posted by wuwei at 2:25 PM on May 21, 2007

Al-Qaeda as an Anti-Muslim Movement
posted by acro at 2:58 PM on May 21, 2007

They could have asked me, months earlier, if the invasion was a good idea or not.

Maybe they should have asked you, but they did ask these guys. Then lied and lied.

I am not, nor have I ever been, Jack Cafferty.
posted by kirkaracha at 3:08 PM on May 21, 2007

“isn't going to stymie terrorists who are attacking infrastructure.”

Yeah, you’re not wrong there. (and nifty name btw)
But I wasn’t arguing that controlling publicity would affect technical applications. You still need security. Merely that reducing media drama reduces the impact of terrorism.
And it’s debatable whether what’s going on with the Ijaw (et.al) is guerilla action or terrorism. I’d argue the former. (And I believe Robb even calls them guerrillas)
They haven’t targeted (as far as I know, I could be incorrect) civilians with the intent of influencing policy, they have (again, my POV) taken direct action against the parties in question.
Not all groups using violence to acheive their ends are terrorists.
The power terrorism has is in making the implied threat greater than the actual threat. Where that can be neutralized, so the impact of terrorism can be neutralized. A guerrilla operation might incorporate terrorism as a tactic, but it is not itself terrorism.

So, for example - when Musharraf got rid of Chaudhry (the chief justice - to whom he said basically follow orders or else) there were clashes that killed 45 people (last week) between pro and anti government forces - terrorists?

Also last week mortars and small arms were fired back and forth over the Pakistan/India boarder - 3 or so people killed. Any terrorists there?

The ethnic/political party Muttahida Qaumi Movement (MQM) kept Chaudhry at the airport for 8 hours (on behalf of - but not necessarially with the explicit public support of - Musharraf) while the government blocked most of the routes leading to court.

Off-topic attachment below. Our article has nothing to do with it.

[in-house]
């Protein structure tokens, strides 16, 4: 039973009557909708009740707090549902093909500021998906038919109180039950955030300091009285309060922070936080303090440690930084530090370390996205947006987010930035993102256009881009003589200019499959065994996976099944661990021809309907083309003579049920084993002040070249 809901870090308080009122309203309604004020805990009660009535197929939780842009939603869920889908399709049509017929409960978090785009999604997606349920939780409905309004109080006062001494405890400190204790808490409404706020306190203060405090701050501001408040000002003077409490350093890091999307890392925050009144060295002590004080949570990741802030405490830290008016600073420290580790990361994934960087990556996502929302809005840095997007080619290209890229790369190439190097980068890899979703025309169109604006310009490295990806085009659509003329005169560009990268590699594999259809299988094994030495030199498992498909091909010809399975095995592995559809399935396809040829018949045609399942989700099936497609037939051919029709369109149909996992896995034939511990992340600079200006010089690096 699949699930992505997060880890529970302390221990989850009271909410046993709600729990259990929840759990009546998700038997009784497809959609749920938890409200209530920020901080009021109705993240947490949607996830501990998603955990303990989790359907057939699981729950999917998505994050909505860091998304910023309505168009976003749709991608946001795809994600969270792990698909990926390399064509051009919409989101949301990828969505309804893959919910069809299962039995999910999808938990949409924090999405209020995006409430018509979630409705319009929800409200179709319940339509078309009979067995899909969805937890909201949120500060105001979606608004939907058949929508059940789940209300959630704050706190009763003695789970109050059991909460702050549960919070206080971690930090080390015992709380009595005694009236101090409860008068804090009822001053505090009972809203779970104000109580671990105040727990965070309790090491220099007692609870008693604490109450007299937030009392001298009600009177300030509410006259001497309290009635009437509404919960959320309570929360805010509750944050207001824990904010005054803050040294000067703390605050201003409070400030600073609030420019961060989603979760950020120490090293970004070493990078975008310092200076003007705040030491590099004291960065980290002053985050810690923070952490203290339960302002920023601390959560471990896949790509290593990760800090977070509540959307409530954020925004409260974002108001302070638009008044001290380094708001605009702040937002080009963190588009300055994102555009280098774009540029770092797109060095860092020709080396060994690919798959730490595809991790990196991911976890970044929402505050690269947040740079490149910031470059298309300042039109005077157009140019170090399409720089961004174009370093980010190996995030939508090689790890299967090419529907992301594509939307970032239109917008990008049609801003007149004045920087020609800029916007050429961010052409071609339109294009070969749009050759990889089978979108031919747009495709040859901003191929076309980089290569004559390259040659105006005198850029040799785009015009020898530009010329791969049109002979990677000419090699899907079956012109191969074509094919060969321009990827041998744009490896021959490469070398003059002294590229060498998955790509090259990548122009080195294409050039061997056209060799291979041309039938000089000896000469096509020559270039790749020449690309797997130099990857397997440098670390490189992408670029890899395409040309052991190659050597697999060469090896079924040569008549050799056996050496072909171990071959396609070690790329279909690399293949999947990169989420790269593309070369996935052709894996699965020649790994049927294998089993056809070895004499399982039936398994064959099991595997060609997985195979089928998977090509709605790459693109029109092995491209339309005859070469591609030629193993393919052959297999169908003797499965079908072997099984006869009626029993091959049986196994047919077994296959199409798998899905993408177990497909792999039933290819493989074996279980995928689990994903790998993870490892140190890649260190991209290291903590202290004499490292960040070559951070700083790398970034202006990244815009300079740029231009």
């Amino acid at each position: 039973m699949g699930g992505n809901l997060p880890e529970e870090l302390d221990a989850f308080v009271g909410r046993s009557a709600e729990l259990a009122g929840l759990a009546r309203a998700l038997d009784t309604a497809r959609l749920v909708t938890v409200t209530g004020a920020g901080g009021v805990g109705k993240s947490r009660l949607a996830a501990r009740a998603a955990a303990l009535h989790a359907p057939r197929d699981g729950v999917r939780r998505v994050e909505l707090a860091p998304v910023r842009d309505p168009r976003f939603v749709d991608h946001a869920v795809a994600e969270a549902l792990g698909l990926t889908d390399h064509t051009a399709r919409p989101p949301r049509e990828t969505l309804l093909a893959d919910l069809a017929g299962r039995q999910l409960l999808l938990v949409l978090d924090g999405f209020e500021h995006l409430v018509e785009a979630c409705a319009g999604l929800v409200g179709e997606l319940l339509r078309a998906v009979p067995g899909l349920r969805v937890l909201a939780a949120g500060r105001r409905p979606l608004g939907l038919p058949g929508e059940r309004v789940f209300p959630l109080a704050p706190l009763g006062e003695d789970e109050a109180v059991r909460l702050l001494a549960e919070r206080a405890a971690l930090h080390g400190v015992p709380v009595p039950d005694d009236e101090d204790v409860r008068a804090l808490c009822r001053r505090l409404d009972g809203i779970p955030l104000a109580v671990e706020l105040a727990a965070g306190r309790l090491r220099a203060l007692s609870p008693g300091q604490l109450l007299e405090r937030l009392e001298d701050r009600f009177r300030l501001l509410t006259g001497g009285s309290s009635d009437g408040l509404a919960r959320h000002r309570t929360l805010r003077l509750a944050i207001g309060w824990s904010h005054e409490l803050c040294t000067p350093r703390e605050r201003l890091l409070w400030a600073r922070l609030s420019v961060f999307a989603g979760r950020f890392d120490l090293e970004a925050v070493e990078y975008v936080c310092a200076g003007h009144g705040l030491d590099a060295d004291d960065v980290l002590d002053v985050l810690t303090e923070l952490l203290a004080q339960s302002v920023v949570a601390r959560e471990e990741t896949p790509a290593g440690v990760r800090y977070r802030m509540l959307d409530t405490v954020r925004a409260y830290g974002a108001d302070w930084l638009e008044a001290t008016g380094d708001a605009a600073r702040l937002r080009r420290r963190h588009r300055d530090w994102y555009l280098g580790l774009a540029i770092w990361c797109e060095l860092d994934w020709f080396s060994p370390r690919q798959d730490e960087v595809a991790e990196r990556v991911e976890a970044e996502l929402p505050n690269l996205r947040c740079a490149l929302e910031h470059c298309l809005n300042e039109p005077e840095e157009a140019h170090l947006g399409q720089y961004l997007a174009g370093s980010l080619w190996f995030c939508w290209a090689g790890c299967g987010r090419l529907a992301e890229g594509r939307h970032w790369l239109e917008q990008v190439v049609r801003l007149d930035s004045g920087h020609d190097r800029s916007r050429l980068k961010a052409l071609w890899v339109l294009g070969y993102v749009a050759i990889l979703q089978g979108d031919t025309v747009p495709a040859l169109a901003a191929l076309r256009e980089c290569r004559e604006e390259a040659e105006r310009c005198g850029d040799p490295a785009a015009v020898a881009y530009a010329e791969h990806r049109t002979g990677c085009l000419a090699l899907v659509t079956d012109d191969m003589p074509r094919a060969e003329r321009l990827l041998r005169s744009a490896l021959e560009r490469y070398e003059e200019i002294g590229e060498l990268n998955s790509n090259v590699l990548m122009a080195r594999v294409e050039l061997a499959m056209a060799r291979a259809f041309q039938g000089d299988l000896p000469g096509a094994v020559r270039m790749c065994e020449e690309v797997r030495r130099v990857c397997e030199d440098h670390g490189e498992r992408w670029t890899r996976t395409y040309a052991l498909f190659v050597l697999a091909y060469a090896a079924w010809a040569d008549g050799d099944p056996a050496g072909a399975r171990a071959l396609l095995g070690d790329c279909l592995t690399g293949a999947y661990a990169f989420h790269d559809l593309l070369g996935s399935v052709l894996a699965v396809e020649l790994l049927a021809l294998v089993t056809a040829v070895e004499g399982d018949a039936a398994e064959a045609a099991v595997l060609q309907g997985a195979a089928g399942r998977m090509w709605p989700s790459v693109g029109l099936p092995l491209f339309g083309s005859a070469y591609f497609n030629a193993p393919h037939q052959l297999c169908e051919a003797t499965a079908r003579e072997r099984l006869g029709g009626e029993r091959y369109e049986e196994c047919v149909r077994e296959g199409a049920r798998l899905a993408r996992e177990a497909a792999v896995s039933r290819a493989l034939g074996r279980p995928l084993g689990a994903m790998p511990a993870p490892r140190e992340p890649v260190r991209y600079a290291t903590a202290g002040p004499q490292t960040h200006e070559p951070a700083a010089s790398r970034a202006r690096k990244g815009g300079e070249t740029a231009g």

38 people killed between the MQM and opposition at the blockades - terrorism?

Friday some hard line clerics and their students (40 or so) kidnapped two cops, held them hostage, and demanded the release of 11 of their fellow students. Yesterday Pakistani security captured them and the officers were released a bit later. Are those people terrorists? Mmmmaybe. But not explicitly.

Also last week a suicide bomber killed 25-odd people crowded hotel in Peshawar. He had a note on his leg that said: "Those who spy for Americans will meet the same fate."
That guy? He’s a terrorist.

The point being these are all different but violent and importantly - political - reactions to the same crystalizing event. Only the last has the implication of a similar or greater threat to come in an attempt to influence (by proxy: policy) with the target not being intimate with the goal.

Where his message can be neutralized in context - e.g. - the threat from him and people like him is no greater than it actually appears, so you can neutralize terrorism.
This does not mean you can neutralize the actual technical problem of protecting people from other people who blow themselves up. It merely removes the inflation of the threat. Which is crucial to fighting terror and eliminating the resulting irrational/emotional infuence from decision making*.